Friday June 5th, 2009

1) No, that wasn't vintage Big Unit in Washington for win No. 300. Randy Johnson won for only the seventh time in his career throwing 78 pitches or less and for only the sixth time out of 300 with two strikeouts or less. But determination is what paved the way for the 45-year-old Johnson to get to 300, becoming the second-oldest pitcher to get there and doing so with more wins in his 40s than in his 20s.

So who's next? I'm not about to say it won't happen again or no active player will get there; Johnson proved the fallacy of ruling out what's possible with world-class competitors. The best guesses would be Roy Halladay, Mark Buehrle and Johan Santana, strike-throwers with good mechanics and athletic bodies who should hold up into their 40s. But I'll admit that we just might wait longer than we've ever waited before to see another 300-game winner. The record between 300-game winners is 20 years, done twice: between Lefty Grove (1941) and Warren Spahn (1961) and then between Early Wynn (1963) and Steve Carlton (1983).

By the way, did you notice the final score in Washington yesterday for No. 51? It was 5-1.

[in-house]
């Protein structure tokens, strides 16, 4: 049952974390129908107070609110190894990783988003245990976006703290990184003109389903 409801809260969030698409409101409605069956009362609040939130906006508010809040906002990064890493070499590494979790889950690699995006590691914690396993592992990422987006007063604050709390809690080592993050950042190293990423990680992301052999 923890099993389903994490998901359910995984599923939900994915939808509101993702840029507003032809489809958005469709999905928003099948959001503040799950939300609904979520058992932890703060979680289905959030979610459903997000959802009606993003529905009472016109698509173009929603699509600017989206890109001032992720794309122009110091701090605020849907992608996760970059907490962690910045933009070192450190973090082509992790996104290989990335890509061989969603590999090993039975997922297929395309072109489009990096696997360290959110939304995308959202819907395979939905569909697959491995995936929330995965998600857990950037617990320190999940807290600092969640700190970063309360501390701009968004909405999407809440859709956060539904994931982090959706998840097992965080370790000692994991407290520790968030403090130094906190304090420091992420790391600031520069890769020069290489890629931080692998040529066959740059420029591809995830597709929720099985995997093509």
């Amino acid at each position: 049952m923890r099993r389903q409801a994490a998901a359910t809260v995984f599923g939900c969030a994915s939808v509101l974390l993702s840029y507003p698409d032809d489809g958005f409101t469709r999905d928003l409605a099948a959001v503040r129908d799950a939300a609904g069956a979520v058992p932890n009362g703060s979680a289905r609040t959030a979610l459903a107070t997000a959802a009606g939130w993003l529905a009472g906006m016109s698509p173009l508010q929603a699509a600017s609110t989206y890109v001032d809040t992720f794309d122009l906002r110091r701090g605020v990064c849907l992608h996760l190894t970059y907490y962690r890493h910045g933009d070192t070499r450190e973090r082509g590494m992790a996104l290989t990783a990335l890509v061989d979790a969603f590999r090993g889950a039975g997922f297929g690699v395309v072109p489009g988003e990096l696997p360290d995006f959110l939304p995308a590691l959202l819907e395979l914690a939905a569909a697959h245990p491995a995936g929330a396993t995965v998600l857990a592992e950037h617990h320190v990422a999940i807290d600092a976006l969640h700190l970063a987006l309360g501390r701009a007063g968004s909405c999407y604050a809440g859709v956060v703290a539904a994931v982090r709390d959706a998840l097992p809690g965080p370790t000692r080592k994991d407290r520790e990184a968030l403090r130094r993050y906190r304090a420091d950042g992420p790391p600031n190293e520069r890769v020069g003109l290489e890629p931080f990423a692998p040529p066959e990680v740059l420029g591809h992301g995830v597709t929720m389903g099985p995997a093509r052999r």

2) Johnson is also a member of the more exclusive 400-homer club. Only 11 pitchers have served up more than 400 homers, with Johnson having joined the club this year. No. 1 on the list is Robin Roberts, the only man to throw 500 homers (502), followed by Fergie Jenkins (484) and Phil Niekro (482).

But keep your eye on Jamie Moyer, who is threatening Roberts' record; Moyer is at 478 and counting.

Johnson joined Niekro, Don Sutton, Warren Spahn and Steve Carlton with dual memberships in the 300-win and 400-homer clubs. And who has the fewest wins among those who gave up 400 longballs? David Wells, at 239.

3) OK, time to take a written test to see if you qualify for your learner's permit to be a manager. You've just lost a 5-1 lead in the eighth inning to the Dodgers. The game is now tied. The Dodgers have the go-ahead run at second base with two outs. (First base is open.) The batter is Casey Blake, a right-handed hitter. The on-deck batter is Andre Ethier, a left-handed batter. Your pitcher is left-handed, a rookie, has just blown the lead, and is pitching in the first meaningful situation in his major-league life. Select one from the following choices:

A) Walk Blake and pitch to Ethier (lefty-on-lefty). B) Remove your left-handed pitcher and bring in a right-hander to face Blake (righty-on-righty). C) Do nothing and hope for the best.

If you answered A or B, congratulations, you have the smarts to possibly be a big-league manager someday. And if you answered C, well, actually, somehow you are a big-league manager. A.J. Hinch, given the Arizona job after never before coaching or managing in the big leagues, actually chose the worst possible option and managed his team into a loss this week in Los Angeles, letting rookie Daniel Schlereth pitch to and lose to Blake with the game on the line, first base open, and two outs.

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